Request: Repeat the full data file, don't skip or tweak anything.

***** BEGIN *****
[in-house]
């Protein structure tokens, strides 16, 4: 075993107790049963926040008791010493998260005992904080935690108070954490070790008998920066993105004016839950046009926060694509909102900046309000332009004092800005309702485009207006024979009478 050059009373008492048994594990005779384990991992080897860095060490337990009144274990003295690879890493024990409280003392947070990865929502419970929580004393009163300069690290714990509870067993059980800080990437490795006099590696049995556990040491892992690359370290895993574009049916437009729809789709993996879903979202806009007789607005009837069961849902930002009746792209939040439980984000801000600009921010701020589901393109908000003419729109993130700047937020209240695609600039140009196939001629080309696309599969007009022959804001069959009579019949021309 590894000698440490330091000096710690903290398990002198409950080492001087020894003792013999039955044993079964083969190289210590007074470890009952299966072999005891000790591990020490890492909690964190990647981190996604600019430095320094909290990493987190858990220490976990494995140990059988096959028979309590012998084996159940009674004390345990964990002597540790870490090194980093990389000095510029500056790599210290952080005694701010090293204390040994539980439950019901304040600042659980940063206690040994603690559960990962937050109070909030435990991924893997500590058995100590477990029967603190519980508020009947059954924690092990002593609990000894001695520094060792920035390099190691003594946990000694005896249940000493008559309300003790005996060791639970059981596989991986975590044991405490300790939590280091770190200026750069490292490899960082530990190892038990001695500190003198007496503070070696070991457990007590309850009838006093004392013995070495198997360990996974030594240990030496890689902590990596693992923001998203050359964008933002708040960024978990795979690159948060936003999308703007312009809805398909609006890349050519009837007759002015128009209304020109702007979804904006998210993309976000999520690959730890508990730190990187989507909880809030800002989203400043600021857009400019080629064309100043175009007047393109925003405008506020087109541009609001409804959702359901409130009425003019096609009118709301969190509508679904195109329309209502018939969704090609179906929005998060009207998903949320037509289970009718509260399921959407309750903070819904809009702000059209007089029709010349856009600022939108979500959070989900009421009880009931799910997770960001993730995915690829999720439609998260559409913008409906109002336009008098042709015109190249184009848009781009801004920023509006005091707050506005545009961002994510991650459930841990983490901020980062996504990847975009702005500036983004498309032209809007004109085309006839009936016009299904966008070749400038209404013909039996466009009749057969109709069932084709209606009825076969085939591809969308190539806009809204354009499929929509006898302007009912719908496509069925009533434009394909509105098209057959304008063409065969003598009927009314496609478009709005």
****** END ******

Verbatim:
[in-house]
């Protein structure tokens, strides 16, 4: 075993107790049963926040008791010493998260005992904080935690108070954490070790008998920066993105004016839950046009926060694509909102900046309000332009004092800005309702485009207006024979009478 050059009373008492048994594990005779384990991992080897860095060490337990009144274990003295690879890493024990409280003392947070990865929502419970929580004393009163300069690290714990509870067993059980800080990437490795006099590696049995556990040491892992690359370290895993574009049916437009729809789709993996879903979202806009007789607005009837069961849902930002009746792209939040439980984000801000600009921010701020589901393109908000003419729109993130700047937020209240695609600039140009196939001629080309696309599969007009022959804001069959009579019949021309 590894000698440490330091000096710690903290398990002198409950080492001087020894003792013999039955044993079964083969190289210590007074470890009952299966072999005891000790591990020490890492909690964190990647981190996604600019430095320094909290990493987190858990220490976990494995140990059988096959028979309590012998084996159940009674004390345990964990002597540790870490090194980093990389000095510029500056790599210290952080005694701010090293204390040994539980439950019901304040600042659980940063206690040994603690559960990962937050109070909030435990991924893997500590058995100590477990029967603190519980508020009947059954924690092990002593609990000894001695520094060792920035390099190691003594946990000694005896249940000493008559309300003790005996060791639970059981596989991986975590044991405490300790939590280091770190200026750069490292490899960082530990190892038990001695500190003198007496503070070696070991457990007590309850009838006093004392013995070495198997360990996974030594240990030496890689902590990596693992923001998203050359964008933002708040960024978990795979690159948060936003999308703007312009809805398909609006890349050519009837007759002015128009209304020109702007979804904006998210993309976000999520690959730890508990730190990187989507909880809030800002989203400043600021857009400019080629064309100043175009007047393109925003405008506020087109541009609001409804959702359901409130009425003019096609009118709301969190509508679904195109329309209502018939969704090609179906929005998060009207998903949320037509289970009718509260399921959407309750903070819904809009702000059209007089029709010349856009600022939108979500959070989900009421009880009931799910997770960001993730995915690829999720439609998260559409913008409906109002336009008098042709015109190249184009848009781009801004920023509006005091707050506005545009961002994510991650459930841990983490901020980062996504990847975009702005500036983004498309032209809007004109085309006839009936016009299904966008070749400038209404013909039996466009009749057969109709069932084709209606009825076969085939591809969308190539806009809204354009499929929509006898302007009912719908496509069925009533434009394909509105098209057959304008063409065969003598009927009314496609478009709005």